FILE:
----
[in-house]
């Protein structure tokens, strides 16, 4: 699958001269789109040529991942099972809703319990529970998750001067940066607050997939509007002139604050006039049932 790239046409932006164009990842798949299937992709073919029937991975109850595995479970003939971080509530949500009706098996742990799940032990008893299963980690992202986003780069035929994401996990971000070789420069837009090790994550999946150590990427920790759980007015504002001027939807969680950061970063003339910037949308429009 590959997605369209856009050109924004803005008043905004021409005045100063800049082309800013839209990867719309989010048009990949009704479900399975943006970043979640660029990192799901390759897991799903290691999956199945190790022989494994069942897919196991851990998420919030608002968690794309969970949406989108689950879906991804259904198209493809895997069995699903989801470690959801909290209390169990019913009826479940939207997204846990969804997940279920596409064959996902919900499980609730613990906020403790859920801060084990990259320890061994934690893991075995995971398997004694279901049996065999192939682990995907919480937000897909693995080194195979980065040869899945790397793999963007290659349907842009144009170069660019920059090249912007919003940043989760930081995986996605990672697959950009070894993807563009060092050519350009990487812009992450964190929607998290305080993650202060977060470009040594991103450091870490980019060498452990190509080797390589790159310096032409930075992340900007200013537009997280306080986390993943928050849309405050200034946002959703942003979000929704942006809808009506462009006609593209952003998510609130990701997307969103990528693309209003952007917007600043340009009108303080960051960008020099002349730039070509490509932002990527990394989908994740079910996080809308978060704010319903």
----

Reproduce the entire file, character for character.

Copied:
[in-house]
């Protein structure tokens, strides 16, 4: 699958001269789109040529991942099972809703319990529970998750001067940066607050997939509007002139604050006039049932 790239046409932006164009990842798949299937992709073919029937991975109850595995479970003939971080509530949500009706098996742990799940032990008893299963980690992202986003780069035929994401996990971000070789420069837009090790994550999946150590990427920790759980007015504002001027939807969680950061970063003339910037949308429009 590959997605369209856009050109924004803005008043905004021409005045100063800049082309800013839209990867719309989010048009990949009704479900399975943006970043979640660029990192799901390759897991799903290691999956199945190790022989494994069942897919196991851990998420919030608002968690794309969970949406989108689950879906991804259904198209493809895997069995699903989801470690959801909290209390169990019913009826479940939207997204846990969804997940279920596409064959996902919900499980609730613990906020403790859920801060084990990259320890061994934690893991075995995971398997004694279901049996065999192939682990995907919480937000897909693995080194195979980065040869899945790397793999963007290659349907842009144009170069660019920059090249912007919003940043989760930081995986996605990672697959950009070894993807563009060092050519350009990487812009992450964190929607998290305080993650202060977060470009040594991103450091870490980019060498452990190509080797390589790159310096032409930075992340900007200013537009997280306080986390993943928050849309405050200034946002959703942003979000929704942006809808009506462009006609593209952003998510609130990701997307969103990528693309209003952007917007600043340009009108303080960051960008020099002349730039070509490509932002990527990394989908994740079910996080809308978060704010319903």